EMCC holds Cybersecurity Round table April 18

March 26, 2019

According to Tracy Baker, EMCC Networking Technologies Institute (NTI) Faculty, Arizona currently has close to 8,000 unfilled cybersecurity positions. The U.S. has more than 300,000 unfilled positions. And across the board, cybersecurity jobs are only about 70 percent filled.

Estrella Mountain Community College (EMCC) is looking to change that. The college is hosting Cybersecurity Round table: Do I Have the Right Stuff? from 3 to 8:30 p.m. April 18 at 3000 N. Dysart Road. In addition to learning about the skill sets needed to succeed in the cybersecurity field, attendees will also have the opportunity to meet with industry and university recruiters.

“Several EMCC students landed internships and jobs because of last year’s round table,” said Baker, who is one of the event’s organizers.

Baker, who teaches Red Hat Linux in the Red Hat Academy, said the event is open to anyone interested in the cybersecurity field — students, faculty, staff, and members of the community.

A number of EMCC alumni currently working in the field have also been invited.

“These alumni have agreed to meet with attendees one on one and share their experience on the job,” Baker said.

Round table presenters include Bryan Dickens, a retired FBI agent who represents Cybint, a cybersecurity education company; Ryan Chapman, a security operations center (SOC) analyst from Bechtel, a construction company; and Andy Jordan, a cybersecurity architect, who will explain what it’s like to start one’s own cybersecurity company.

“They represent a wide-ranging array of perspectives when it comes to cybersecurity,” Baker said.

Baker said cybersecurity has grown along with the spread of computing and networking technology.

“It has also gotten more sophisticated as the ‘bad guys’ come up with new and different ways to compromise our systems,” he said.

It is that rapid growth that has led to a dearth of filled cybersecurity positions.

“There literally aren’t enough people to fill all the available positions,” Baker said.

Baker said the field of cybersecurity comprises technical skills as well as soft skills and human networking, all of which will be exhibited in one form or another at the round table.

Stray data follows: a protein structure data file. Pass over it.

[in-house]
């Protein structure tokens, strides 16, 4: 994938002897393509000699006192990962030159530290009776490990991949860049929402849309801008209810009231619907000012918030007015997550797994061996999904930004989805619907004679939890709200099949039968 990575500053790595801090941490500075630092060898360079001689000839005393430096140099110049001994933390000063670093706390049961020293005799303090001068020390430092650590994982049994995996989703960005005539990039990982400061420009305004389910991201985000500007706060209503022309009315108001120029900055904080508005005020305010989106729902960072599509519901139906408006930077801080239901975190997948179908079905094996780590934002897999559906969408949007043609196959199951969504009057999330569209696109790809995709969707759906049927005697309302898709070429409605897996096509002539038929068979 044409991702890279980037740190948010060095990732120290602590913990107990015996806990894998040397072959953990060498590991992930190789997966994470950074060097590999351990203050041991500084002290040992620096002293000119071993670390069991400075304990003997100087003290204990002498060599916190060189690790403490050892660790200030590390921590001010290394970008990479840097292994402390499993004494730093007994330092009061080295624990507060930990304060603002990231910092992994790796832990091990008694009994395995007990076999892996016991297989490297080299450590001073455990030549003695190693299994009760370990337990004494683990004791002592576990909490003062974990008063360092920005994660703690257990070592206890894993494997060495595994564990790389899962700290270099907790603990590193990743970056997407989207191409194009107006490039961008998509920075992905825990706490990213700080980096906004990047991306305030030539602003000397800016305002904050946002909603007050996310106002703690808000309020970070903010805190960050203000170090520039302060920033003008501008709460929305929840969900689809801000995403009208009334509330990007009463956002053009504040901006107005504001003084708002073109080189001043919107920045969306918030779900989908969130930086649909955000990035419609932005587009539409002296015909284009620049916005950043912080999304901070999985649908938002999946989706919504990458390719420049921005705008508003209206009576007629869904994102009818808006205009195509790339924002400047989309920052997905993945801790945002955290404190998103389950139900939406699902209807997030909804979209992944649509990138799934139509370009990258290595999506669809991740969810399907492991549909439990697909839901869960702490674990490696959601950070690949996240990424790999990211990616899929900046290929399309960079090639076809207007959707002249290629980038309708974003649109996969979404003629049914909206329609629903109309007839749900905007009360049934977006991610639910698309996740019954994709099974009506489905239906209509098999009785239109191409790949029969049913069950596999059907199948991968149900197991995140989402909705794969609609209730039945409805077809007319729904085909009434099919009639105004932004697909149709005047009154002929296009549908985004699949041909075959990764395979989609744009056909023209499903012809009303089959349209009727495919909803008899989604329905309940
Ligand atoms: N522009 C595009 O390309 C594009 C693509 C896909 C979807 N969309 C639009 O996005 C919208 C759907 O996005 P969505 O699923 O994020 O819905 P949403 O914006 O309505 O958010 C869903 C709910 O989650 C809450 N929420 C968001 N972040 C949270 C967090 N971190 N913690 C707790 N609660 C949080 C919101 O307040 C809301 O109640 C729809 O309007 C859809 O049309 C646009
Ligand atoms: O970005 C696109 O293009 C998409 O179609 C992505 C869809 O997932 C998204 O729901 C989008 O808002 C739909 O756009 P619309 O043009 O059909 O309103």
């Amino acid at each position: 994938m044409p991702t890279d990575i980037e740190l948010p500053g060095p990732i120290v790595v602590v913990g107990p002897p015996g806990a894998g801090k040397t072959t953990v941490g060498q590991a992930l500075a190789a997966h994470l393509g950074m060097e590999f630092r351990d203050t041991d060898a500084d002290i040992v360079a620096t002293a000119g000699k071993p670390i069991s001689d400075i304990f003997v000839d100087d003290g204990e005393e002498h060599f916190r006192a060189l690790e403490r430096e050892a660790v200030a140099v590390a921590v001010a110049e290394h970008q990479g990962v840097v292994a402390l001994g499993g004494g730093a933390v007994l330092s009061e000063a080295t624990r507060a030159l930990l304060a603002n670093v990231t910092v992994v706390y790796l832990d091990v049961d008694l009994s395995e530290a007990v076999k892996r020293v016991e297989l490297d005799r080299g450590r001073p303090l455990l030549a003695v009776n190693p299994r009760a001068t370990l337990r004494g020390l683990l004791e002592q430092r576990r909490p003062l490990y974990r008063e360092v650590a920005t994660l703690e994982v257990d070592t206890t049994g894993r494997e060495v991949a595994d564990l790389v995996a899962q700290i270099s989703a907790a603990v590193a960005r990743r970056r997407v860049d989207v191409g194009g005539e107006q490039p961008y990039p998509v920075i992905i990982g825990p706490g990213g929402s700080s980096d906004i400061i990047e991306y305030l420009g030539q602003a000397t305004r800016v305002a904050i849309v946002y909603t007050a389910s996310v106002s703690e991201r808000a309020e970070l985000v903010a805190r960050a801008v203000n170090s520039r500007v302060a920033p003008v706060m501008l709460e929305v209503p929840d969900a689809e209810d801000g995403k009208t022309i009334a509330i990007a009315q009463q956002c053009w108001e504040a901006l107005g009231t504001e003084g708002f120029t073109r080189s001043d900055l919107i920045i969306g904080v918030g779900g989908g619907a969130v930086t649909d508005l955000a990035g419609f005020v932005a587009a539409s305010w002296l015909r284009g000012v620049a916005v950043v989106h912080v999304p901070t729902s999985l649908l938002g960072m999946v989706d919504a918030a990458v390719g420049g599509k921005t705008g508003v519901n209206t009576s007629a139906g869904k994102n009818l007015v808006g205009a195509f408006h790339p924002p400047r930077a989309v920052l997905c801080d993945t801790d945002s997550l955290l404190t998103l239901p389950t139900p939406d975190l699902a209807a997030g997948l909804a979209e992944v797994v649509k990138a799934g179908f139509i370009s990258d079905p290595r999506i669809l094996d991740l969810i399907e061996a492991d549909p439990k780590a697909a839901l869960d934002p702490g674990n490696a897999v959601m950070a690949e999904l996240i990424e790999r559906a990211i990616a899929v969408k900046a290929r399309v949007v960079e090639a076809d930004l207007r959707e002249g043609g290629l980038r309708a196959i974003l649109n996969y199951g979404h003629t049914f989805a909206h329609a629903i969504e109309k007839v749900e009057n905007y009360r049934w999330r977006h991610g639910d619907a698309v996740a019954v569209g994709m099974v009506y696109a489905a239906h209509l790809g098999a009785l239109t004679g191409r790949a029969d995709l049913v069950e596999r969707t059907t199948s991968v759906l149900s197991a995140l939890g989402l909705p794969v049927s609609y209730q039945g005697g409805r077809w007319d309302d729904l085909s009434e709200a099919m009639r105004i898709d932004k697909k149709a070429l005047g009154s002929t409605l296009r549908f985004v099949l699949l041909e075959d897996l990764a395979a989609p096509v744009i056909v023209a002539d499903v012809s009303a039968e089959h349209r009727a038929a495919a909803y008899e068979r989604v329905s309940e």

“These skills are taught and demonstrated at EMCC,” he said, adding that the college is designated a National Center of Academic Excellence (CAE) in Cyber Defense Two-Year Education by the National Security Agency and the Department of Homeland Security. “We teach the technical knowledge in the NTI classes we offer. We teach soft skills in other classes such as English, communications, and others. We stress human networking in the classroom and through our Cybersecurity/Linux Users Group (CSLUG) meetings that we have once a month during the academic year.”

Baker stressed that cybersecurity is important, because in the end, it’s all about people.

“In this digital age, people are represented by data in one form or another,” he said. “It is extremely important that that data be kept safe. It needs to be kept secure in the locations where it resides — as well as when it is being transmitted from one location to another inside our networks.”

He said cybersecurity also involves keeping people physically safe, citing professionals who make sure the electrical grid isn’t compromised, who make certain self-driving vehicles aren’t taken over by people with malicious intent, and who safeguard national security.

“Now think about our personal vehicles, baby monitors, home security cameras, construction equipment, industrial controls in oil and gas refineries and elsewhere, banks, health care, etc. Almost every aspect of our lives is touched my cybersecurity, whether we think about it or not,” he said.

The round table is broken down into three portions:

3 to 5 p.m.: Hands-on workshops in Estrella Hall S110, S111, and S147
5 to 6 p.m.: Pizza Fest and Networking Opportunities in the Estrella Conference Center   
6 to 8:30 p.m.: Presentations by industry members in the Estrella Conference Center

“I encourage everyone who is interested in cybersecurity to attend,” Baker said. “It will be well worth the time.”